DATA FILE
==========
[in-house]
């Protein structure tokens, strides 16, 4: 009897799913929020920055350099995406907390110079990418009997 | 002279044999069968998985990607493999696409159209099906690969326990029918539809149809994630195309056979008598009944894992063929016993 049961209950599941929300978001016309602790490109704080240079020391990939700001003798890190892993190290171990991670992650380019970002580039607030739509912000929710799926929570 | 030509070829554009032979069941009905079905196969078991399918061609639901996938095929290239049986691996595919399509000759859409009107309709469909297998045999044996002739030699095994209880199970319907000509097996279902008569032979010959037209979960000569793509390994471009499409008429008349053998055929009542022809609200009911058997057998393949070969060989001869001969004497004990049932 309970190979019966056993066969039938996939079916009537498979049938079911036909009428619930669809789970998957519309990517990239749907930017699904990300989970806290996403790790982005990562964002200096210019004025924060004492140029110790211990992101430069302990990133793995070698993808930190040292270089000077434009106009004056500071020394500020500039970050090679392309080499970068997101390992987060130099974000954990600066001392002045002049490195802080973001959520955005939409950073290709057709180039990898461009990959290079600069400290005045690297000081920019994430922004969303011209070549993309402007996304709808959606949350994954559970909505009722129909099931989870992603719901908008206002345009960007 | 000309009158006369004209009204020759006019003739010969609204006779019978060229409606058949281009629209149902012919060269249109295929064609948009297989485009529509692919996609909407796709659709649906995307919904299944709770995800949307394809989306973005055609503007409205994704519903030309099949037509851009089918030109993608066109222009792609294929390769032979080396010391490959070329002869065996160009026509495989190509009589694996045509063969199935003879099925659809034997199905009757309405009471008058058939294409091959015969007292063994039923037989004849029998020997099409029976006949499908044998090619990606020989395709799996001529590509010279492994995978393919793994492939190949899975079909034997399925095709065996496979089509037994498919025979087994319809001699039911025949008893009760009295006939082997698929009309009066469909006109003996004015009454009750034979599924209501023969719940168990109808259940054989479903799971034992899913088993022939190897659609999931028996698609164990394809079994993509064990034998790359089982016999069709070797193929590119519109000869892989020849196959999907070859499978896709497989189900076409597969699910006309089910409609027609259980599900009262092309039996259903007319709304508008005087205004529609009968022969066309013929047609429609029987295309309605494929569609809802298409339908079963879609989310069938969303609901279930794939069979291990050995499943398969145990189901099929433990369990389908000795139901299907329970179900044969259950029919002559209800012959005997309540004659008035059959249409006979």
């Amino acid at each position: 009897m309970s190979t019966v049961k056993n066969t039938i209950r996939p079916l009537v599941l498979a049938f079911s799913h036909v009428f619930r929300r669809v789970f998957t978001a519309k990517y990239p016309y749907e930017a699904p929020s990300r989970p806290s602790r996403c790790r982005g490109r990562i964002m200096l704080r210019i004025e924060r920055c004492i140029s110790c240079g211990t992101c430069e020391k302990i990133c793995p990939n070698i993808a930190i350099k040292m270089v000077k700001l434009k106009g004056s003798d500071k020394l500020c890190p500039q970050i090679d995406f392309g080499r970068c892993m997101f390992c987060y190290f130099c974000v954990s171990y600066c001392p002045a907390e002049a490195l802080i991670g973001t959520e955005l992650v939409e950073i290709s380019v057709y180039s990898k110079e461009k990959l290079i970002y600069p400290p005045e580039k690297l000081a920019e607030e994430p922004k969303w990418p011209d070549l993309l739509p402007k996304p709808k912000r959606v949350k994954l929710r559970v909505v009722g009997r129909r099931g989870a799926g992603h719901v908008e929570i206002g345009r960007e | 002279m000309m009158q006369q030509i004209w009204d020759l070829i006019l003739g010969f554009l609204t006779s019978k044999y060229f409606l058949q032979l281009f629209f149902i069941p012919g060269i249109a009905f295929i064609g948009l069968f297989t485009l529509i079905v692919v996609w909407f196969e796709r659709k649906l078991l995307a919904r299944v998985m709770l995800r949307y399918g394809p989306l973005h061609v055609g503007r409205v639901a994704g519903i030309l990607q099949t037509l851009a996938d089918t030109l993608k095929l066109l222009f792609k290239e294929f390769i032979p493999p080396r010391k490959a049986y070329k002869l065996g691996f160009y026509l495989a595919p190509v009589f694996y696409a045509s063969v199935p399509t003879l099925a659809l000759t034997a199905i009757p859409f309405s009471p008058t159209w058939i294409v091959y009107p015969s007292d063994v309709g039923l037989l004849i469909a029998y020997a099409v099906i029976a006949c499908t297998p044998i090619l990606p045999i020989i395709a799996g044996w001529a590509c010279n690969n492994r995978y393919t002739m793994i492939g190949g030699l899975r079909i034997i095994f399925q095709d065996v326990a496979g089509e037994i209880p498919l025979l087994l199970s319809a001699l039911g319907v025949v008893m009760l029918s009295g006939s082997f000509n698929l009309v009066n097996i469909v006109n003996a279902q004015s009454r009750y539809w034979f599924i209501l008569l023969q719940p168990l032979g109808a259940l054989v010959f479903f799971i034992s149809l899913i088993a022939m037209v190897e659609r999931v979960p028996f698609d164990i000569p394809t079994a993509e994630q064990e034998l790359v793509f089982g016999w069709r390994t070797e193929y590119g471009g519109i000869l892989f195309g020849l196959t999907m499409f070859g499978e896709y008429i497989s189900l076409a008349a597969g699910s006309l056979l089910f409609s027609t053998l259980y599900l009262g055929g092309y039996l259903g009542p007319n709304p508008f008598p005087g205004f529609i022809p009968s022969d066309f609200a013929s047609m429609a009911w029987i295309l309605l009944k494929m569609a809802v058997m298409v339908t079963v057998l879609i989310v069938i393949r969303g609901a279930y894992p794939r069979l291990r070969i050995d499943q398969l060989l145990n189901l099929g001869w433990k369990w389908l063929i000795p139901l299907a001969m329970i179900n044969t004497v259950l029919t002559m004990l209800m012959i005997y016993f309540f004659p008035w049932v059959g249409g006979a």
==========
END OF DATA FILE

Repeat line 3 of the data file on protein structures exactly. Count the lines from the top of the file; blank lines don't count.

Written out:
């Amino acid at each position: 009897m309970s190979t019966v049961k056993n066969t039938i209950r996939p079916l009537v599941l498979a049938f079911s799913h036909v009428f619930r929300r669809v789970f998957t978001a519309k990517y990239p016309y749907e930017a699904p929020s990300r989970p806290s602790r996403c790790r982005g490109r990562i964002m200096l704080r210019i004025e924060r920055c004492i140029s110790c240079g211990t992101c430069e020391k302990i990133c793995p990939n070698i993808a930190i350099k040292m270089v000077k700001l434009k106009g004056s003798d500071k020394l500020c890190p500039q970050i090679d995406f392309g080499r970068c892993m997101f390992c987060y190290f130099c974000v954990s171990y600066c001392p002045a907390e002049a490195l802080i991670g973001t959520e955005l992650v939409e950073i290709s380019v057709y180039s990898k110079e461009k990959l290079i970002y600069p400290p005045e580039k690297l000081a920019e607030e994430p922004k969303w990418p011209d070549l993309l739509p402007k996304p709808k912000r959606v949350k994954l929710r559970v909505v009722g009997r129909r099931g989870a799926g992603h719901v908008e929570i206002g345009r960007e | 002279m000309m009158q006369q030509i004209w009204d020759l070829i006019l003739g010969f554009l609204t006779s019978k044999y060229f409606l058949q032979l281009f629209f149902i069941p012919g060269i249109a009905f295929i064609g948009l069968f297989t485009l529509i079905v692919v996609w909407f196969e796709r659709k649906l078991l995307a919904r299944v998985m709770l995800r949307y399918g394809p989306l973005h061609v055609g503007r409205v639901a994704g519903i030309l990607q099949t037509l851009a996938d089918t030109l993608k095929l066109l222009f792609k290239e294929f390769i032979p493999p080396r010391k490959a049986y070329k002869l065996g691996f160009y026509l495989a595919p190509v009589f694996y696409a045509s063969v199935p399509t003879l099925a659809l000759t034997a199905i009757p859409f309405s009471p008058t159209w058939i294409v091959y009107p015969s007292d063994v309709g039923l037989l004849i469909a029998y020997a099409v099906i029976a006949c499908t297998p044998i090619l990606p045999i020989i395709a799996g044996w001529a590509c010279n690969n492994r995978y393919t002739m793994i492939g190949g030699l899975r079909i034997i095994f399925q095709d065996v326990a496979g089509e037994i209880p498919l025979l087994l199970s319809a001699l039911g319907v025949v008893m009760l029918s009295g006939s082997f000509n698929l009309v009066n097996i469909v006109n003996a279902q004015s009454r009750y539809w034979f599924i209501l008569l023969q719940p168990l032979g109808a259940l054989v010959f479903f799971i034992s149809l899913i088993a022939m037209v190897e659609r999931v979960p028996f698609d164990i000569p394809t079994a993509e994630q064990e034998l790359v793509f089982g016999w069709r390994t070797e193929y590119g471009g519109i000869l892989f195309g020849l196959t999907m499409f070859g499978e896709y008429i497989s189900l076409a008349a597969g699910s006309l056979l089910f409609s027609t053998l259980y599900l009262g055929g092309y039996l259903g009542p007319n709304p508008f008598p005087g205004f529609i022809p009968s022969d066309f609200a013929s047609m429609a009911w029987i295309l309605l009944k494929m569609a809802v058997m298409v339908t079963v057998l879609i989310v069938i393949r969303g609901a279930y894992p794939r069979l291990r070969i050995d499943q398969l060989l145990n189901l099929g001869w433990k369990w389908l063929i000795p139901l299907a001969m329970i179900n044969t004497v259950l029919t002559m004990l209800m012959i005997y016993f309540f004659p008035w049932v059959g249409g006979a």